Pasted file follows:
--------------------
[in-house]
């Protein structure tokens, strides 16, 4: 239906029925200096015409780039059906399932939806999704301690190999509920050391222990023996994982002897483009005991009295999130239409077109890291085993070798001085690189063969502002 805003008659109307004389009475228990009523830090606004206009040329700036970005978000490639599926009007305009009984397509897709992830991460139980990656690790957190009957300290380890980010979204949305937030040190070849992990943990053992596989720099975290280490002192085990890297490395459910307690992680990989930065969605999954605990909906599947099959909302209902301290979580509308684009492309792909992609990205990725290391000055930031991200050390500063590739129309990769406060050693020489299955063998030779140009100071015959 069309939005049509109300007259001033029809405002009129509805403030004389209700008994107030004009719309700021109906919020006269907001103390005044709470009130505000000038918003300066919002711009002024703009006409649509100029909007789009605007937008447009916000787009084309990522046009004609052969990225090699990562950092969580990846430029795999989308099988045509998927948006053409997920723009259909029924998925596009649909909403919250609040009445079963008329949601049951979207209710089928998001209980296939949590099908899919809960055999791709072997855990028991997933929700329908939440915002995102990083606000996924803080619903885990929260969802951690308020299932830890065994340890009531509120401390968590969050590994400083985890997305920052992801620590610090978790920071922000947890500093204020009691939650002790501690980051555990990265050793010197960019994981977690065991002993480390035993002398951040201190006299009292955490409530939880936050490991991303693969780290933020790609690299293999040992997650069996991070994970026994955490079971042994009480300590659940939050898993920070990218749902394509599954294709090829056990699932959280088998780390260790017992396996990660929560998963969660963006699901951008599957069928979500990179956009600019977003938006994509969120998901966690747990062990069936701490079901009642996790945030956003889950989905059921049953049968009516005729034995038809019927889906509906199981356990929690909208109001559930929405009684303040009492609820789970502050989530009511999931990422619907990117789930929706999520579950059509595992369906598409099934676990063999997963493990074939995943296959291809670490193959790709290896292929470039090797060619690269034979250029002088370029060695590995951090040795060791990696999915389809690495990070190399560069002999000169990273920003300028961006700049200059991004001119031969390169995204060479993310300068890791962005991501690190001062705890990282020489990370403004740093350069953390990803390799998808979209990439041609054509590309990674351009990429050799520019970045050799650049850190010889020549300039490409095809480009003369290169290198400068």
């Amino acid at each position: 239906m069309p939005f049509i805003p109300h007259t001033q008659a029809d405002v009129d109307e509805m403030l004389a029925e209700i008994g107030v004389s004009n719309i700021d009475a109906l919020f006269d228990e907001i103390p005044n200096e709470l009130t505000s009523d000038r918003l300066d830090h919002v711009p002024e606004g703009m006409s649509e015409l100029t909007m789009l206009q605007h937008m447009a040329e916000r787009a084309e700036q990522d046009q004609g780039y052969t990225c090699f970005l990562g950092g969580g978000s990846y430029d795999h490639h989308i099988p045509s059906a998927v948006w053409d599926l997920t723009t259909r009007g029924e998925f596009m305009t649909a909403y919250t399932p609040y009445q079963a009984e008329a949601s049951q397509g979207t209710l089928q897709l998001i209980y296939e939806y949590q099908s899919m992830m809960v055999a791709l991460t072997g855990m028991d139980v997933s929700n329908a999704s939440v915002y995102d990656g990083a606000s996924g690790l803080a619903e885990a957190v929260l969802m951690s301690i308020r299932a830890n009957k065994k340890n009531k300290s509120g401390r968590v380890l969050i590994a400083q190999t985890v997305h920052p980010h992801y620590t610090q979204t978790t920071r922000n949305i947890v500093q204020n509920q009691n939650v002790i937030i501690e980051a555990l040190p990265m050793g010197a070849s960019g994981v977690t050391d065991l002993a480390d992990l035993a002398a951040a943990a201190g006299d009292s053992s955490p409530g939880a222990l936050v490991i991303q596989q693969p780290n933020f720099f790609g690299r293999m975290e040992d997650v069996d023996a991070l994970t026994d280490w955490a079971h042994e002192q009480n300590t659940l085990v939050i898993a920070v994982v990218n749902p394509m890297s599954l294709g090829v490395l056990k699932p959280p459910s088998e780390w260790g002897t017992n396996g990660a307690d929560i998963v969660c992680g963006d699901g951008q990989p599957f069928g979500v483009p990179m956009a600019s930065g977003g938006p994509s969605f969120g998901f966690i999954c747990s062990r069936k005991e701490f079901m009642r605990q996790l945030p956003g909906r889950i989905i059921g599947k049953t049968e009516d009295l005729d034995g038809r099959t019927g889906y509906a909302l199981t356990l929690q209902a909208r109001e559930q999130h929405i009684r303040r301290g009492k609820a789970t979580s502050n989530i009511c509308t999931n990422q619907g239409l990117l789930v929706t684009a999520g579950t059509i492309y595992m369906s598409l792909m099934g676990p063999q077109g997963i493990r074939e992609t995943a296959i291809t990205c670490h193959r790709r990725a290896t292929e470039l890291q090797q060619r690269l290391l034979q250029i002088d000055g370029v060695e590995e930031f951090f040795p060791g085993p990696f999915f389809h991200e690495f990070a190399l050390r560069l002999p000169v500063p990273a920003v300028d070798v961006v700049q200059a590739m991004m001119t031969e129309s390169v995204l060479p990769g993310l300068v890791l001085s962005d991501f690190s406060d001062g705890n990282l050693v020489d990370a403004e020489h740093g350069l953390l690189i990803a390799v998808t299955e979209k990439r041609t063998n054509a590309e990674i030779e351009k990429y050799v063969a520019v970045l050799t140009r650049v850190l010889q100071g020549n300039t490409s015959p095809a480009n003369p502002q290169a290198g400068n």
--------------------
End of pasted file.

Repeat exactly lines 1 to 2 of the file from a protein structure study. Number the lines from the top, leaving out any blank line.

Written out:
[in-house]
């Protein structure tokens, strides 16, 4: 239906029925200096015409780039059906399932939806999704301690190999509920050391222990023996994982002897483009005991009295999130239409077109890291085993070798001085690189063969502002 805003008659109307004389009475228990009523830090606004206009040329700036970005978000490639599926009007305009009984397509897709992830991460139980990656690790957190009957300290380890980010979204949305937030040190070849992990943990053992596989720099975290280490002192085990890297490395459910307690992680990989930065969605999954605990909906599947099959909302209902301290979580509308684009492309792909992609990205990725290391000055930031991200050390500063590739129309990769406060050693020489299955063998030779140009100071015959 069309939005049509109300007259001033029809405002009129509805403030004389209700008994107030004009719309700021109906919020006269907001103390005044709470009130505000000038918003300066919002711009002024703009006409649509100029909007789009605007937008447009916000787009084309990522046009004609052969990225090699990562950092969580990846430029795999989308099988045509998927948006053409997920723009259909029924998925596009649909909403919250609040009445079963008329949601049951979207209710089928998001209980296939949590099908899919809960055999791709072997855990028991997933929700329908939440915002995102990083606000996924803080619903885990929260969802951690308020299932830890065994340890009531509120401390968590969050590994400083985890997305920052992801620590610090978790920071922000947890500093204020009691939650002790501690980051555990990265050793010197960019994981977690065991002993480390035993002398951040201190006299009292955490409530939880936050490991991303693969780290933020790609690299293999040992997650069996991070994970026994955490079971042994009480300590659940939050898993920070990218749902394509599954294709090829056990699932959280088998780390260790017992396996990660929560998963969660963006699901951008599957069928979500990179956009600019977003938006994509969120998901966690747990062990069936701490079901009642996790945030956003889950989905059921049953049968009516005729034995038809019927889906509906199981356990929690909208109001559930929405009684303040009492609820789970502050989530009511999931990422619907990117789930929706999520579950059509595992369906598409099934676990063999997963493990074939995943296959291809670490193959790709290896292929470039090797060619690269034979250029002088370029060695590995951090040795060791990696999915389809690495990070190399560069002999000169990273920003300028961006700049200059991004001119031969390169995204060479993310300068890791962005991501690190001062705890990282020489990370403004740093350069953390990803390799998808979209990439041609054509590309990674351009990429050799520019970045050799650049850190010889020549300039490409095809480009003369290169290198400068």